Say what you want about Reddit's r/technology, one of its most popular forums. Just don't say "NSA," "net neutrality," "Comcast," "Bitcoin," or any of the roughly 50 other words that will secretly get your post deleted.
There's a bot in r/technology, ready to delete any so-called controversial headline you try to submit.
In July, Reddit dropped two controversial subreddits, r/atheism and r/politics, from being automatic subscriptions for new users. Given redditors' frequent complaints about overzealous moderators, r/technology, which boasts more than 5 million subscribers, could be considered their heir as the subreddit everybody loves to complain about.
As such, an intrepid redditor, creq, put together a list of words he found were suspiciously underrepresented on the subreddit. Almost all of them have at least two qualities: they're commonly found in the intersection of technology and politics, and they can be seen as controversial, or at least likely to inspire anger in a few people.
Another redditor, SamSlate, created a number of graphs showing how often headlines with the acronym "NSA" appear on r/technology. This graph below shows the frequency of "NSA" in r/technology headlines over the past year. The dense chunk in the middle spans June through August of last year, the months during which the intial reports on top-secret documents leaked by Edward Snowden appeared online. The cutoff is clear:
A blanket ban on certain words in headlines may do r/technology subscribers a disservice. After all, "newsworthy" and "controversial" tend to dovetail together; why wouldn't people interested in technology read about Bitcoin? About Senator Ron Wyden, likely the most dedicated defender of Internet freedom in Congress? About Internet service providers like Comcast and Time Warner?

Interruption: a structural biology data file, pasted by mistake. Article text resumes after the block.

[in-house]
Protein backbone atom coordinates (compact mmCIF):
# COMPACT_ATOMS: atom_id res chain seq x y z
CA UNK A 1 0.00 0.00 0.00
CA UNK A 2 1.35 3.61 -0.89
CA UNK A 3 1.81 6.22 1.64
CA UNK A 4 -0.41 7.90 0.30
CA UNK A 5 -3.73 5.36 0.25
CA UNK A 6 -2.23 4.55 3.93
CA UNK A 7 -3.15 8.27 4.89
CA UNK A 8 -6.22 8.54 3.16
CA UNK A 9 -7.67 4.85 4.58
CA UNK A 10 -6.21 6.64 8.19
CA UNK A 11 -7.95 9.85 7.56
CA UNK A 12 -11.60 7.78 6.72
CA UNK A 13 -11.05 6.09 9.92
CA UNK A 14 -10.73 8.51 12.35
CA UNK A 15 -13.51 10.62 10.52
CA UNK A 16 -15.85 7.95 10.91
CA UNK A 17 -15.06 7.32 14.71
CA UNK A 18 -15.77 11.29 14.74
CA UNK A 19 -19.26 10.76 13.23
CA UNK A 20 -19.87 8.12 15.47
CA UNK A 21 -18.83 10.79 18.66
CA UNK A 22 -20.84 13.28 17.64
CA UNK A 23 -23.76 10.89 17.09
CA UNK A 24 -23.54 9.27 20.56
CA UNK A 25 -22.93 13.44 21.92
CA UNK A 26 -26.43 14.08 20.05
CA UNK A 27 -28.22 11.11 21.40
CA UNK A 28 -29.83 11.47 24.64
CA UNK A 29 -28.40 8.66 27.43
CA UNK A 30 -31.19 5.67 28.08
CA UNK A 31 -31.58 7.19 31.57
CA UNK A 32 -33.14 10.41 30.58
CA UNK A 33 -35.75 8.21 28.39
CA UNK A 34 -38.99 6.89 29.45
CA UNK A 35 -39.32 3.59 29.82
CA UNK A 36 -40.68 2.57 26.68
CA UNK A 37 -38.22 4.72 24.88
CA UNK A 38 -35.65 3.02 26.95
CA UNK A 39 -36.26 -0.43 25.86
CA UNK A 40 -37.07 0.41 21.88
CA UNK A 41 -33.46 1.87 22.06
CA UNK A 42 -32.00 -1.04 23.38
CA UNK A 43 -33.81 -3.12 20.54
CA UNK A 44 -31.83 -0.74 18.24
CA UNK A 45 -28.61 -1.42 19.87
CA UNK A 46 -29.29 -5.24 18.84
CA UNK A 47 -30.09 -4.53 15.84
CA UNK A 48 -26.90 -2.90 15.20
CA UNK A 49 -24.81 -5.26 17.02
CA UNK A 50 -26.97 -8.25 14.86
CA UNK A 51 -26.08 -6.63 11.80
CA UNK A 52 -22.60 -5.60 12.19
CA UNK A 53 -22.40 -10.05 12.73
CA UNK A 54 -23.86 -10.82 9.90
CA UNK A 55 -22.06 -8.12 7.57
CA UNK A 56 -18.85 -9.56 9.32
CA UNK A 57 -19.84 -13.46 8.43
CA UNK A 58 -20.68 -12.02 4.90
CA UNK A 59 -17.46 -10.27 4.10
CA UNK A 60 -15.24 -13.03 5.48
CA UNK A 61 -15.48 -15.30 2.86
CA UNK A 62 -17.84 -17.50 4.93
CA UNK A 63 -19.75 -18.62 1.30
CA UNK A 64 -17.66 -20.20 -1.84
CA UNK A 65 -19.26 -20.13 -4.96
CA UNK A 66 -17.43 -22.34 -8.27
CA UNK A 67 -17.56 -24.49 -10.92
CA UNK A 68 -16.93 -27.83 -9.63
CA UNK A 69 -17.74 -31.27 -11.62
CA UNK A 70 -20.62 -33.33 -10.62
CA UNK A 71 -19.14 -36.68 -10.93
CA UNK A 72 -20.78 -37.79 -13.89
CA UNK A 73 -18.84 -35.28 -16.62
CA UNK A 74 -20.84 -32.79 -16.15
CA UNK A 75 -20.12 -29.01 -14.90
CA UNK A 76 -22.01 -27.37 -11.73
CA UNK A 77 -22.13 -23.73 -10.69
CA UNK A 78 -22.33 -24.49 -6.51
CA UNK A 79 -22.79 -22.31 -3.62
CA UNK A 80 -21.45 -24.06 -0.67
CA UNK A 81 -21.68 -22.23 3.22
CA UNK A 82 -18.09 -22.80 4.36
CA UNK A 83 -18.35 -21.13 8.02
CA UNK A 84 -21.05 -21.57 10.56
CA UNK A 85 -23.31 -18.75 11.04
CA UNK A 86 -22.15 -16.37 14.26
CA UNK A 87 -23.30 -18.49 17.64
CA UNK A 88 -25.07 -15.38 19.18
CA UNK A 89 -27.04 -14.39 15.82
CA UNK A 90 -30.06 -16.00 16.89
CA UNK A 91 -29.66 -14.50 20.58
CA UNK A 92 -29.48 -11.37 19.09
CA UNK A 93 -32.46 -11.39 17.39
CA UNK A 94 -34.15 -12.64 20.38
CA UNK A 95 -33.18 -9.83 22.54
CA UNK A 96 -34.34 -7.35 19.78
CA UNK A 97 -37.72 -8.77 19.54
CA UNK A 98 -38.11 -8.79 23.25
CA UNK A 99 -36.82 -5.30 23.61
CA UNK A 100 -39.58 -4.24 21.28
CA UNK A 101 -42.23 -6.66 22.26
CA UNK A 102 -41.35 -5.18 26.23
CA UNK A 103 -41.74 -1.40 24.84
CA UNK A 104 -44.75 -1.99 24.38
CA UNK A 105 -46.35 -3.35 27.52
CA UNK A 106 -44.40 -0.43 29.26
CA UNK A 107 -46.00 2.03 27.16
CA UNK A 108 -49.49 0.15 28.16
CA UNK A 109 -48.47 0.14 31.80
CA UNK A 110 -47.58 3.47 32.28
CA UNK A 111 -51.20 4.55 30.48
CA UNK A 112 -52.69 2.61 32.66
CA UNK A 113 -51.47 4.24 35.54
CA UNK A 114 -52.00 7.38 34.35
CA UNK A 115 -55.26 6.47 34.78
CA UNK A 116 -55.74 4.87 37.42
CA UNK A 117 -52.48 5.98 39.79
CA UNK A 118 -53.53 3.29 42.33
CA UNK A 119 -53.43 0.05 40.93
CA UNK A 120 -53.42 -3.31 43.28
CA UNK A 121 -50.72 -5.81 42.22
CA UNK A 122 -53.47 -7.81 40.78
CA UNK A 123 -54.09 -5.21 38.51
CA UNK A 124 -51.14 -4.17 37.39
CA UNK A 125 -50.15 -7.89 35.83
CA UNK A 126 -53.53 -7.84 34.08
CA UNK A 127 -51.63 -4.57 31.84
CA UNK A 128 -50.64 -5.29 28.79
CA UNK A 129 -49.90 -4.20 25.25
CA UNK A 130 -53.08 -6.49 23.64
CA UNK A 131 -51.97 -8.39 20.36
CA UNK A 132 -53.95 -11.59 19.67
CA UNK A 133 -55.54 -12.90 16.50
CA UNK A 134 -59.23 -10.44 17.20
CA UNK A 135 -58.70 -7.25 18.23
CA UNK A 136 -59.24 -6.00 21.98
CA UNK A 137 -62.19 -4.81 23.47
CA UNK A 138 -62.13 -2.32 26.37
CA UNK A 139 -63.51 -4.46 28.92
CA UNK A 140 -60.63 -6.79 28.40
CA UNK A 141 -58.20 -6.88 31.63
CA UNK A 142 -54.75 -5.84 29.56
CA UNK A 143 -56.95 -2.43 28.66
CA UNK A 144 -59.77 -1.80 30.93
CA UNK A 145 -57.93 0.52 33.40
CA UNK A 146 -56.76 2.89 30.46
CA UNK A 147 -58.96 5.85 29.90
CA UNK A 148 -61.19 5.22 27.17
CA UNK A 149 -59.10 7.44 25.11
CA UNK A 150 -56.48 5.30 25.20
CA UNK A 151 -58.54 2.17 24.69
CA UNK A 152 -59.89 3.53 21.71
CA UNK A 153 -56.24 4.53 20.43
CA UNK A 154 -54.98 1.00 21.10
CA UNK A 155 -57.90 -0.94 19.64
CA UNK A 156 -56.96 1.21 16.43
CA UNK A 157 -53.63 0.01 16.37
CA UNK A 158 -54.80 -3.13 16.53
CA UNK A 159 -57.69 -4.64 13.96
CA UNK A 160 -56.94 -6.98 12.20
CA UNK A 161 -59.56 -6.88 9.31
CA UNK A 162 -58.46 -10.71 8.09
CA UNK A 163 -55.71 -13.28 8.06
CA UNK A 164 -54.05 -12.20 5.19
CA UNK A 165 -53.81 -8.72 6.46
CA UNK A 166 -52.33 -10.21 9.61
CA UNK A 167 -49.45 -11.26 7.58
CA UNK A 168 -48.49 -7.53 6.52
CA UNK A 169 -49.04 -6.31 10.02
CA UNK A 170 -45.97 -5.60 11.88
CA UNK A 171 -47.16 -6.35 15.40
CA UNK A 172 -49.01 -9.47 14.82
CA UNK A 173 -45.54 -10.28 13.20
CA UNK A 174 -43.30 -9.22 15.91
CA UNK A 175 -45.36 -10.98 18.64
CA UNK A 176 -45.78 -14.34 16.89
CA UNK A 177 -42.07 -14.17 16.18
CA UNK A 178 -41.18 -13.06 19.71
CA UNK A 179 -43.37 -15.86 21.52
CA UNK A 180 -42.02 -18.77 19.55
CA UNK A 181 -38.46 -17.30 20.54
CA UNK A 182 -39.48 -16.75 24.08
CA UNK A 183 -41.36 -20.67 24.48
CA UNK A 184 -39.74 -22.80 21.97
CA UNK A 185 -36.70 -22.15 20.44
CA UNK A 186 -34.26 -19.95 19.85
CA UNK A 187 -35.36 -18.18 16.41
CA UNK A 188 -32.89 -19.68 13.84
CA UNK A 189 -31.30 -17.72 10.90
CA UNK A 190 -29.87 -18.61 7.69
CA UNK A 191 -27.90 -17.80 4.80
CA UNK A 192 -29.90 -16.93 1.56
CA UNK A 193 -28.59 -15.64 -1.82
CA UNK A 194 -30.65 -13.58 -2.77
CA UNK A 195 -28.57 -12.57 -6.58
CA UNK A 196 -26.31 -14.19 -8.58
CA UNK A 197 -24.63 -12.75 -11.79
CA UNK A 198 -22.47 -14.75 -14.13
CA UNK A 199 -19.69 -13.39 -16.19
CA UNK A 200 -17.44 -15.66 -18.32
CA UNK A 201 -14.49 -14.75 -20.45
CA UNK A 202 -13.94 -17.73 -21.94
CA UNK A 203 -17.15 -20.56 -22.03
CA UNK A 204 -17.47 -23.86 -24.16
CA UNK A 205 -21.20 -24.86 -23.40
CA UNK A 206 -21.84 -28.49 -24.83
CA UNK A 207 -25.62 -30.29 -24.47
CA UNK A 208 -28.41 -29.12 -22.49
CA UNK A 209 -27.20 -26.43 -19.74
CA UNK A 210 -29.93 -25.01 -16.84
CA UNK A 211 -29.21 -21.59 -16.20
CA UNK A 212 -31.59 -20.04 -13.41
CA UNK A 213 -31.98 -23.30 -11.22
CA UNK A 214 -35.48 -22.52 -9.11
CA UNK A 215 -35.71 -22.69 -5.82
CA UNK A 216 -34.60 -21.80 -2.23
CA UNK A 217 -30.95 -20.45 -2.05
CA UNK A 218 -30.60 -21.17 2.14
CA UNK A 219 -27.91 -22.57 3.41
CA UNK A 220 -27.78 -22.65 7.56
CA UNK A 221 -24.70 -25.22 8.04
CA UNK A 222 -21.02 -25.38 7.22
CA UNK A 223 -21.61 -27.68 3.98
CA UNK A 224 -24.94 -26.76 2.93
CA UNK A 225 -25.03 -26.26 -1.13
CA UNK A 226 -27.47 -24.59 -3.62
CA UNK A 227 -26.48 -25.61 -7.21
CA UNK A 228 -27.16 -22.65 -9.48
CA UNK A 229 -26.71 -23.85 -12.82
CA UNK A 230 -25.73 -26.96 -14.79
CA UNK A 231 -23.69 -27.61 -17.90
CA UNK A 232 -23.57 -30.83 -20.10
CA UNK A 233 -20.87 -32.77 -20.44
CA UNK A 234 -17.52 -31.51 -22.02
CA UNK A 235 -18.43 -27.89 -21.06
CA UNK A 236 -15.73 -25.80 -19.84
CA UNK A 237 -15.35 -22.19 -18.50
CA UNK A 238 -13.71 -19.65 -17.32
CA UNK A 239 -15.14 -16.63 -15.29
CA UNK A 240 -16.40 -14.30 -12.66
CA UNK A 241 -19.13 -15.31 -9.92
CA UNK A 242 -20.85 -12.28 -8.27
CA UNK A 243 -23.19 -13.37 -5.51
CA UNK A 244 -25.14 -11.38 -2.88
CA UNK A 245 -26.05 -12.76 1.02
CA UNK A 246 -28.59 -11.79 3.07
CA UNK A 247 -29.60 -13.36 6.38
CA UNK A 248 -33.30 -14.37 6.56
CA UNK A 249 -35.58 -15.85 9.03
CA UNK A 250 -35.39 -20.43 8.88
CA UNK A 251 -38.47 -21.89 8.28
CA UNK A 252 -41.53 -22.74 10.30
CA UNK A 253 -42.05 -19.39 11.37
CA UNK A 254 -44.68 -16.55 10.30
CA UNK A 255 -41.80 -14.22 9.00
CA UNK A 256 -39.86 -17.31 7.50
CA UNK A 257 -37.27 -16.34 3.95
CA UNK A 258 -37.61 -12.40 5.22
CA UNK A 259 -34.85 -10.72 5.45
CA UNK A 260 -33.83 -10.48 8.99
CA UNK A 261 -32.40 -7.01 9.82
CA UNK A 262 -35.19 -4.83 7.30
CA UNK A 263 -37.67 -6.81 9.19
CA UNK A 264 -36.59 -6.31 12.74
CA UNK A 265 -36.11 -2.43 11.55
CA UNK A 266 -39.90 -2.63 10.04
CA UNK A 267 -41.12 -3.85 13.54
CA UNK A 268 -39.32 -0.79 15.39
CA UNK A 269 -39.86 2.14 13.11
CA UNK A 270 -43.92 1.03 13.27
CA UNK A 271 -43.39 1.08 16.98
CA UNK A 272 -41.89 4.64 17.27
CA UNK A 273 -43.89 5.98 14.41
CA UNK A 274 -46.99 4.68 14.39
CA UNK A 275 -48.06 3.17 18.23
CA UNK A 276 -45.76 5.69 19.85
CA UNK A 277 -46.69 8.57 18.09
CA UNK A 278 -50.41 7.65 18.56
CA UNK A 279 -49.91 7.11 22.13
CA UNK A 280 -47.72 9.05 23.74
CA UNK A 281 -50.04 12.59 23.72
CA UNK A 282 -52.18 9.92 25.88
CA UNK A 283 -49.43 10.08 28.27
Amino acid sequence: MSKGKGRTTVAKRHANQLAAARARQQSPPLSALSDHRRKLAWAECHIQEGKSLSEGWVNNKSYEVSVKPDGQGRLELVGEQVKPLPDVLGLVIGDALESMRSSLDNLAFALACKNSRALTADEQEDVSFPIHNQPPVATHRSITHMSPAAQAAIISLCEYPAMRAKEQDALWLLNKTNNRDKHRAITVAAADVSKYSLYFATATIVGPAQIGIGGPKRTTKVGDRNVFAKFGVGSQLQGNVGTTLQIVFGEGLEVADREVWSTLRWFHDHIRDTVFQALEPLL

One moderator at r/technology, agentlame, confirmed to the Daily Dot that, like most subreddits, his uses a bot to automatically filter posts containing words moderators would likely delete manually if they had the time. He said their general rule was to ban headlines with politicized words.
"We don't have enough active mods and posts that break our rules can make it to the front page in less than an hour," agentlame said. "So we're stuck using a bot."
However, though creq's methodology looks sound—he said he spent six or seven hours guessing at banned words, and seeing what didn't come up in searches—agentlame said creq's list isn't "entirely correct."
Neither agentlame nor any other r/technology mods have yet responded with what's wrong with a corrected list, however. We'll update if they do.
Image via Reddit | Remix by Andrew Couts